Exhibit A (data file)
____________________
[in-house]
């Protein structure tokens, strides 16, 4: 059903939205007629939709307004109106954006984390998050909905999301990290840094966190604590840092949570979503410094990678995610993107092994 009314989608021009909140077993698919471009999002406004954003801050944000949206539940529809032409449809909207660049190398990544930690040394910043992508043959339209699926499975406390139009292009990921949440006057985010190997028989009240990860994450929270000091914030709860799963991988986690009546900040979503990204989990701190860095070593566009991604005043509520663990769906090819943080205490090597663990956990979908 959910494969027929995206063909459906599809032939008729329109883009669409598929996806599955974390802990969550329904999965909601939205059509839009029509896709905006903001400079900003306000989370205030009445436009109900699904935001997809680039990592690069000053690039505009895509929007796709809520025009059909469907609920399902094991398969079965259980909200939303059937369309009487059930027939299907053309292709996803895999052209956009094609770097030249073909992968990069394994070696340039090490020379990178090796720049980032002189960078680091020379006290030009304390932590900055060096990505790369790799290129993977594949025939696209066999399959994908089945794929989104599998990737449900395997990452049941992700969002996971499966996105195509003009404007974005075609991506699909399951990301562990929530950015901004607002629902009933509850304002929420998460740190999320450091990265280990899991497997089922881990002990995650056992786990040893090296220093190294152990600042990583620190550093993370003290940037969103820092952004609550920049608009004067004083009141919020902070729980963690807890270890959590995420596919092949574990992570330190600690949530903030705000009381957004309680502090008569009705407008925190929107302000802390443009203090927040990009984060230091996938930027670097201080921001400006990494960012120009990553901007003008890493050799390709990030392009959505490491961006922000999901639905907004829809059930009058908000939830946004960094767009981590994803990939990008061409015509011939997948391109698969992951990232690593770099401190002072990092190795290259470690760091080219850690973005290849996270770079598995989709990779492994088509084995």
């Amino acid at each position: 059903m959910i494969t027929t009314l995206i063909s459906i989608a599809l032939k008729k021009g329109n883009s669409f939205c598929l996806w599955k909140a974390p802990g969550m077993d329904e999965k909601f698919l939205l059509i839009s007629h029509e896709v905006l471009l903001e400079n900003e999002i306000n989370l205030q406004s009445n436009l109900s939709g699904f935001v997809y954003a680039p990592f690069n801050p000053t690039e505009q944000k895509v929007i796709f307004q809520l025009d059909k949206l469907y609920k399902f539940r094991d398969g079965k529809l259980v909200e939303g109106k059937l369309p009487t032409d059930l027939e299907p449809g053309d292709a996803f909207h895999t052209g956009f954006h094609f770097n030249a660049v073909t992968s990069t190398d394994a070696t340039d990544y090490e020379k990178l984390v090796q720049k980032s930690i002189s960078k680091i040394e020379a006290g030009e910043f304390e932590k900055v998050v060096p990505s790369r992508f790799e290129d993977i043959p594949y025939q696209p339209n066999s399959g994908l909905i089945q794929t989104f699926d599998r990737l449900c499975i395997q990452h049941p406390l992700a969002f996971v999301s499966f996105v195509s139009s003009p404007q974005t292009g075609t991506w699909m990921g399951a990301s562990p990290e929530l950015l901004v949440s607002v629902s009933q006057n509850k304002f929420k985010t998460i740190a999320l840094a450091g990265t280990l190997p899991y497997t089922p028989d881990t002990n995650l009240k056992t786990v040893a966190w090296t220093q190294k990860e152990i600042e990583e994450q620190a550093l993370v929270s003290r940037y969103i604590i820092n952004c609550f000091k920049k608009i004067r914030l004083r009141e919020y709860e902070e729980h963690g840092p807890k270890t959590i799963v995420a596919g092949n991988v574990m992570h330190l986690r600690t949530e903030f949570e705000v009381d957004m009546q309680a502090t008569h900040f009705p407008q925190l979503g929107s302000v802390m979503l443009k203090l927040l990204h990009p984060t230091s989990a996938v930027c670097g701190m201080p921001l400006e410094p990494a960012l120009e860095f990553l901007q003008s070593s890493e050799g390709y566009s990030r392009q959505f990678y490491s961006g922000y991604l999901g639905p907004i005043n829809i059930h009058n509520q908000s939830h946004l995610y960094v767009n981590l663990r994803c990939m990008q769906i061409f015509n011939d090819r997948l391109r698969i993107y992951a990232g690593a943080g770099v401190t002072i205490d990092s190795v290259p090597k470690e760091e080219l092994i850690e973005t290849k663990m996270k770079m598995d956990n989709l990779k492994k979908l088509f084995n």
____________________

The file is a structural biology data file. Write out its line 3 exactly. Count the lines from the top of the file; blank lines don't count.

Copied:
């Amino acid at each position: 059903m959910i494969t027929t009314l995206i063909s459906i989608a599809l032939k008729k021009g329109n883009s669409f939205c598929l996806w599955k909140a974390p802990g969550m077993d329904e999965k909601f698919l939205l059509i839009s007629h029509e896709v905006l471009l903001e400079n900003e999002i306000n989370l205030q406004s009445n436009l109900s939709g699904f935001v997809y954003a680039p990592f690069n801050p000053t690039e505009q944000k895509v929007i796709f307004q809520l025009d059909k949206l469907y609920k399902f539940r094991d398969g079965k529809l259980v909200e939303g109106k059937l369309p009487t032409d059930l027939e299907p449809g053309d292709a996803f909207h895999t052209g956009f954006h094609f770097n030249a660049v073909t992968s990069t190398d394994a070696t340039d990544y090490e020379k990178l984390v090796q720049k980032s930690i002189s960078k680091i040394e020379a006290g030009e910043f304390e932590k900055v998050v060096p990505s790369r992508f790799e290129d993977i043959p594949y025939q696209p339209n066999s399959g994908l909905i089945q794929t989104f699926d599998r990737l449900c499975i395997q990452h049941p406390l992700a969002f996971v999301s499966f996105v195509s139009s003009p404007q974005t292009g075609t991506w699909m990921g399951a990301s562990p990290e929530l950015l901004v949440s607002v629902s009933q006057n509850k304002f929420k985010t998460i740190a999320l840094a450091g990265t280990l190997p899991y497997t089922p028989d881990t002990n995650l009240k056992t786990v040893a966190w090296t220093q190294k990860e152990i600042e990583e994450q620190a550093l993370v929270s003290r940037y969103i604590i820092n952004c609550f000091k920049k608009i004067r914030l004083r009141e919020y709860e902070e729980h963690g840092p807890k270890t959590i799963v995420a596919g092949n991988v574990m992570h330190l986690r600690t949530e903030f949570e705000v009381d957004m009546q309680a502090t008569h900040f009705p407008q925190l979503g929107s302000v802390m979503l443009k203090l927040l990204h990009p984060t230091s989990a996938v930027c670097g701190m201080p921001l400006e410094p990494a960012l120009e860095f990553l901007q003008s070593s890493e050799g390709y566009s990030r392009q959505f990678y490491s961006g922000y991604l999901g639905p907004i005043n829809i059930h009058n509520q908000s939830h946004l995610y960094v767009n981590l663990r994803c990939m990008q769906i061409f015509n011939d090819r997948l391109r698969i993107y992951a990232g690593a943080g770099v401190t002072i205490d990092s190795v290259p090597k470690e760091e080219l092994i850690e973005t290849k663990m996270k770079m598995d956990n989709l990779k492994k979908l088509f084995n």